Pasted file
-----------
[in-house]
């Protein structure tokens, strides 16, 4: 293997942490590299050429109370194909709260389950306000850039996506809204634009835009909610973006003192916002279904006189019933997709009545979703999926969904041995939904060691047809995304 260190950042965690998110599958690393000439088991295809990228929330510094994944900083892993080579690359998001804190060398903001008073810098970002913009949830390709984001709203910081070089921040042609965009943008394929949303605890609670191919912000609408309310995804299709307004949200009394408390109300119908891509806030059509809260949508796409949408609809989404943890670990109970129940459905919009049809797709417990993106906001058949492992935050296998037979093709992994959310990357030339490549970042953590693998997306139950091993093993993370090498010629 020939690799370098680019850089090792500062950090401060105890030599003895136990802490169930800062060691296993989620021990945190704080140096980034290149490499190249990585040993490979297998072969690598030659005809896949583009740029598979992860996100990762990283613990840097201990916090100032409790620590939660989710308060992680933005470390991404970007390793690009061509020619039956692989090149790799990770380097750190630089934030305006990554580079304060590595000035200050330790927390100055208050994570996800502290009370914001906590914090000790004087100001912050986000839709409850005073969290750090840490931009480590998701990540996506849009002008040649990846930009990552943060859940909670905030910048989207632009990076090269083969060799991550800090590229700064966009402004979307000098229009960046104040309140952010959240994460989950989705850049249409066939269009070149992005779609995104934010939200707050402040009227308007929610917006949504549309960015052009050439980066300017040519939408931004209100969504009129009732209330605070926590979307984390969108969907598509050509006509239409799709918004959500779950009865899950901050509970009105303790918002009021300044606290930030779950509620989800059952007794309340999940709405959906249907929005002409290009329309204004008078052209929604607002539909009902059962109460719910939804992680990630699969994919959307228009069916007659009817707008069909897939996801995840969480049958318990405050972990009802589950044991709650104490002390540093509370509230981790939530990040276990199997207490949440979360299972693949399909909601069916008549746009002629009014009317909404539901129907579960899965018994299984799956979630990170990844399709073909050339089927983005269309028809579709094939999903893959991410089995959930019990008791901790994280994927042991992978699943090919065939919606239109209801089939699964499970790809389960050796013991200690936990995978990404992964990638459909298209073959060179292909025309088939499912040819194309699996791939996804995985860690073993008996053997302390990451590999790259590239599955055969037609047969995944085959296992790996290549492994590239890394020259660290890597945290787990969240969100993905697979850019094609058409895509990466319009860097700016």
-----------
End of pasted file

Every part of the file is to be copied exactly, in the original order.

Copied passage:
[in-house]
């Protein structure tokens, strides 16, 4: 293997942490590299050429109370194909709260389950306000850039996506809204634009835009909610973006003192916002279904006189019933997709009545979703999926969904041995939904060691047809995304 260190950042965690998110599958690393000439088991295809990228929330510094994944900083892993080579690359998001804190060398903001008073810098970002913009949830390709984001709203910081070089921040042609965009943008394929949303605890609670191919912000609408309310995804299709307004949200009394408390109300119908891509806030059509809260949508796409949408609809989404943890670990109970129940459905919009049809797709417990993106906001058949492992935050296998037979093709992994959310990357030339490549970042953590693998997306139950091993093993993370090498010629 020939690799370098680019850089090792500062950090401060105890030599003895136990802490169930800062060691296993989620021990945190704080140096980034290149490499190249990585040993490979297998072969690598030659005809896949583009740029598979992860996100990762990283613990840097201990916090100032409790620590939660989710308060992680933005470390991404970007390793690009061509020619039956692989090149790799990770380097750190630089934030305006990554580079304060590595000035200050330790927390100055208050994570996800502290009370914001906590914090000790004087100001912050986000839709409850005073969290750090840490931009480590998701990540996506849009002008040649990846930009990552943060859940909670905030910048989207632009990076090269083969060799991550800090590229700064966009402004979307000098229009960046104040309140952010959240994460989950989705850049249409066939269009070149992005779609995104934010939200707050402040009227308007929610917006949504549309960015052009050439980066300017040519939408931004209100969504009129009732209330605070926590979307984390969108969907598509050509006509239409799709918004959500779950009865899950901050509970009105303790918002009021300044606290930030779950509620989800059952007794309340999940709405959906249907929005002409290009329309204004008078052209929604607002539909009902059962109460719910939804992680990630699969994919959307228009069916007659009817707008069909897939996801995840969480049958318990405050972990009802589950044991709650104490002390540093509370509230981790939530990040276990199997207490949440979360299972693949399909909601069916008549746009002629009014009317909404539901129907579960899965018994299984799956979630990170990844399709073909050339089927983005269309028809579709094939999903893959991410089995959930019990008791901790994280994927042991992978699943090919065939919606239109209801089939699964499970790809389960050796013991200690936990995978990404992964990638459909298209073959060179292909025309088939499912040819194309699996791939996804995985860690073993008996053997302390990451590999790259590239599955055969037609047969995944085959296992790996290549492994590239890394020259660290890597945290787990969240969100993905697979850019094609058409895509990466319009860097700016």